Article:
At each side of the bridge stand four towers. In one of these is housed the visitors’ briefing room and a fine model of the Yangtze River Bridge. The 1.6-kilometer-long bridge is two-tiered with the top level for vehicles (4.598 meters long and 19.5 meters wide) and the lower one for trains (6,722 meters long, double deck and 14 meters wide). A trip to the railway deck to look along the great grey tunnel of steel is awe-inspiring, especially if a train thunders past. The bridge itself totals 1,577 meters with 10 arch steel beams, spanning 160 meters except the first arch 128 meters in the north of the river. A pair of bridge heads, over 70 meters high, stands on either side.
Totally, 100,000 tons of steel and one million tons of cement were used for the construction of the bridge.
The Second Nanjing Yangtze River Bridge 南京长江二桥
The Second Nanjing Yangtze River Bridge, with a 628-meter main span, the second longest cable bridge 斜拉桥in China, was completed seven months ahead of schedule and opened to traffic on March 26, 2001 after three and half years of construction. The 21.2-kilometer-long project actually consists of two bridges (Nancha Bridge and Beicha Bridge南汊桥和北汊桥,) with an expressway across the Bagua 八卦洲Island in the Yangtze River connecting the two. The southernmost of the two bridges, with a span of 628 meters, is the longest in China and the third longest in the world. The bridge was designed by the Construction Designing Institute of the Transportation Department of China, and was built by the Hunan Road and Bridge Corporation. The Baguo Bridge, started in July 1997, is 11 kilometers downstream from the First Nanjing Yangtze River Bridge built in 1968. The 32-meter-wide with six lanes new bridge, with a capacity to take 60,000 vehicles per day, was built to relieve the pressure on the old one. The old bridge was only designed to the 15,000 vehicles per day, 40,000 less than the actual volume in 2000 and more than 20,000 square meters of road surface is now damaged on the bridge as a result. Strong measures have been taken against possible corruption during the bridge’s construction process, which involves a total investment of 3 billion yuan (US $ 362.3 million). Major universities in East China, including the Southeast, Tongji and Zhejiang universities, together with foreign consultation firms, have been invited to play watchdog roles for the project. The half-built bridge was completely undamaged in the flood of 1998. Nanjing’s two economic development zones, located at either end of the new bridge, have benefited most from the new bridge.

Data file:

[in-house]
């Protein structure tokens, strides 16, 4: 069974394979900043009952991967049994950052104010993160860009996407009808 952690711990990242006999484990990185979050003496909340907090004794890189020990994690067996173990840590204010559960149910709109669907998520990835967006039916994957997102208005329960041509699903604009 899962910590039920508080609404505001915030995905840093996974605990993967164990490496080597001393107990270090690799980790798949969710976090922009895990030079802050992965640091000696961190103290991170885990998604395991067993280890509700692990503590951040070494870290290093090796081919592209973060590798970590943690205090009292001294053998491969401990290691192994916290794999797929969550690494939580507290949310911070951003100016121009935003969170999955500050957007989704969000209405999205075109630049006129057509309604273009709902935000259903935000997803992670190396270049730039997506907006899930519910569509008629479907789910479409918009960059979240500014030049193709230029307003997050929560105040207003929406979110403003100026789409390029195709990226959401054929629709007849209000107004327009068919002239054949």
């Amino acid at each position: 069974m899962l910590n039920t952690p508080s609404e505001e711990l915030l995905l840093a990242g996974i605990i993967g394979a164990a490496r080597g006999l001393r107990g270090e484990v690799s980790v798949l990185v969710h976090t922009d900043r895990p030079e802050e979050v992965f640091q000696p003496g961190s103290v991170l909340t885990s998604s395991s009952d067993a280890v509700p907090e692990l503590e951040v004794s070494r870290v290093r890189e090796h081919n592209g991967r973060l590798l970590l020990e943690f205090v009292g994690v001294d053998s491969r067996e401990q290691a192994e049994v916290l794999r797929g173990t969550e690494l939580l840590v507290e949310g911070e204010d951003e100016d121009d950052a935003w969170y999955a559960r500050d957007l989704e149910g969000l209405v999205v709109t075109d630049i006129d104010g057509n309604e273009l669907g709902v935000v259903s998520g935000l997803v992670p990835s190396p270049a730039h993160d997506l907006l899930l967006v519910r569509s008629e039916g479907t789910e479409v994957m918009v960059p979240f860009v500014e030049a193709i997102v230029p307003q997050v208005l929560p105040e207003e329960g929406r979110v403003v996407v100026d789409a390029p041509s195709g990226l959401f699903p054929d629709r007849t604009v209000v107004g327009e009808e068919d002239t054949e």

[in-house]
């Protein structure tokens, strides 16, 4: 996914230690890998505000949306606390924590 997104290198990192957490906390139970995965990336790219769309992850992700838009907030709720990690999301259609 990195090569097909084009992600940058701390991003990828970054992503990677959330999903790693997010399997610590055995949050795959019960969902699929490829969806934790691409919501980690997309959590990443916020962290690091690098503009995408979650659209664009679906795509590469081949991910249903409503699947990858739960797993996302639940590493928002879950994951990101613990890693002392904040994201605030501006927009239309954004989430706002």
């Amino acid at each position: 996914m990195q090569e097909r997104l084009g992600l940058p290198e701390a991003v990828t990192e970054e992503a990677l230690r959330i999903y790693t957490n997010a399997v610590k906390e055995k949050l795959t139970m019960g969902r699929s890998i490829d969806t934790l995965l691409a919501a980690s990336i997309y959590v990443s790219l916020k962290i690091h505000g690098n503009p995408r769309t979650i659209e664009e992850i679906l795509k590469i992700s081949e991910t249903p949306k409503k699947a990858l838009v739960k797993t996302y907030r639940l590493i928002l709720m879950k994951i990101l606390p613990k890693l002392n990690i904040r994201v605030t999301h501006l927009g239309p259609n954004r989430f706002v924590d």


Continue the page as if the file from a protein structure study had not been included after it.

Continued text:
Xuanwu Lake 玄武湖